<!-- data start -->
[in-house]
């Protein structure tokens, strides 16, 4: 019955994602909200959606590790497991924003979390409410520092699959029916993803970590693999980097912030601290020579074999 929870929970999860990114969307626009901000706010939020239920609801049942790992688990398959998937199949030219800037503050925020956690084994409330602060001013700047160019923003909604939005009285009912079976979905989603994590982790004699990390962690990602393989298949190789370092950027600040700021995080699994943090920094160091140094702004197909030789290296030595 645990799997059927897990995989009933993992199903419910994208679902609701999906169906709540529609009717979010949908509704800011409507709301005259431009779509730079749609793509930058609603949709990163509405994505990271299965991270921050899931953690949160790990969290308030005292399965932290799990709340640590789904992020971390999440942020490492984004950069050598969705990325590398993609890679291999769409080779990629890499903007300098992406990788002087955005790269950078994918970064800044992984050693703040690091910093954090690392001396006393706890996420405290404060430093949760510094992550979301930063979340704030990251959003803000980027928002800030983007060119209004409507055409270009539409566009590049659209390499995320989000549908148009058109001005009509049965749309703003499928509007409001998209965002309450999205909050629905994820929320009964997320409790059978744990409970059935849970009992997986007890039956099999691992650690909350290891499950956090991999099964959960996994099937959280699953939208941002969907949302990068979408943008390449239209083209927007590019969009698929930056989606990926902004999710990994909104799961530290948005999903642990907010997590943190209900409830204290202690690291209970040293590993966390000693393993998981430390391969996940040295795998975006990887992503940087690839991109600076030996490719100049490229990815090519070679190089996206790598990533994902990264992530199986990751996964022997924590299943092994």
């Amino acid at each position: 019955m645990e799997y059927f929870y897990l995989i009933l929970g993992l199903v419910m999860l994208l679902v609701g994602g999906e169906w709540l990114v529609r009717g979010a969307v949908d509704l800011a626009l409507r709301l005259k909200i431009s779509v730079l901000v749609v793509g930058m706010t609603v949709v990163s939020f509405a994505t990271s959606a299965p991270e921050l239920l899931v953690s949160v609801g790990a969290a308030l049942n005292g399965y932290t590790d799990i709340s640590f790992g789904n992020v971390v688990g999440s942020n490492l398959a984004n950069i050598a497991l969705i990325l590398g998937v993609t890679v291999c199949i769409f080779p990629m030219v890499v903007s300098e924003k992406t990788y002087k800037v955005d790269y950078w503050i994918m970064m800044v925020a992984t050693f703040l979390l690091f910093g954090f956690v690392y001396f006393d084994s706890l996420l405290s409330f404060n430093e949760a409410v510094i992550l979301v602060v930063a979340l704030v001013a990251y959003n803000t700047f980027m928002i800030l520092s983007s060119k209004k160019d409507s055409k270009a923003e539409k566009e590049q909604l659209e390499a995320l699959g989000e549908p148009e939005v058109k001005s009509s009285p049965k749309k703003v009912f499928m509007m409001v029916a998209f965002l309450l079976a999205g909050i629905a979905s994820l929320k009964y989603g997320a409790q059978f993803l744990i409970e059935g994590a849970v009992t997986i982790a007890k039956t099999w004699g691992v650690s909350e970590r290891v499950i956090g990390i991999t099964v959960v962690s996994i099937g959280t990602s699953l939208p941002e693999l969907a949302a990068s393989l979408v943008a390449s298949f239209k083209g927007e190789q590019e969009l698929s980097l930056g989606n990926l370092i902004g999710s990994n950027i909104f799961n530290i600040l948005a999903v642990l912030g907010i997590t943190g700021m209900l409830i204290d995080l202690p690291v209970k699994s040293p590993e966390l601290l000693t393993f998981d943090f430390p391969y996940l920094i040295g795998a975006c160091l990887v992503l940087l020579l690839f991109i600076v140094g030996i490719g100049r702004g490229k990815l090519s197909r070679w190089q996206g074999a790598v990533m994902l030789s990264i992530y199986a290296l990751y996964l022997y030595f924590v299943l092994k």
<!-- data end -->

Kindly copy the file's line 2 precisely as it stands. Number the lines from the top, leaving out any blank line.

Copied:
């Protein structure tokens, strides 16, 4: 019955994602909200959606590790497991924003979390409410520092699959029916993803970590693999980097912030601290020579074999 929870929970999860990114969307626009901000706010939020239920609801049942790992688990398959998937199949030219800037503050925020956690084994409330602060001013700047160019923003909604939005009285009912079976979905989603994590982790004699990390962690990602393989298949190789370092950027600040700021995080699994943090920094160091140094702004197909030789290296030595 645990799997059927897990995989009933993992199903419910994208679902609701999906169906709540529609009717979010949908509704800011409507709301005259431009779509730079749609793509930058609603949709990163509405994505990271299965991270921050899931953690949160790990969290308030005292399965932290799990709340640590789904992020971390999440942020490492984004950069050598969705990325590398993609890679291999769409080779990629890499903007300098992406990788002087955005790269950078994918970064800044992984050693703040690091910093954090690392001396006393706890996420405290404060430093949760510094992550979301930063979340704030990251959003803000980027928002800030983007060119209004409507055409270009539409566009590049659209390499995320989000549908148009058109001005009509049965749309703003499928509007409001998209965002309450999205909050629905994820929320009964997320409790059978744990409970059935849970009992997986007890039956099999691992650690909350290891499950956090991999099964959960996994099937959280699953939208941002969907949302990068979408943008390449239209083209927007590019969009698929930056989606990926902004999710990994909104799961530290948005999903642990907010997590943190209900409830204290202690690291209970040293590993966390000693393993998981430390391969996940040295795998975006990887992503940087690839991109600076030996490719100049490229990815090519070679190089996206790598990533994902990264992530199986990751996964022997924590299943092994």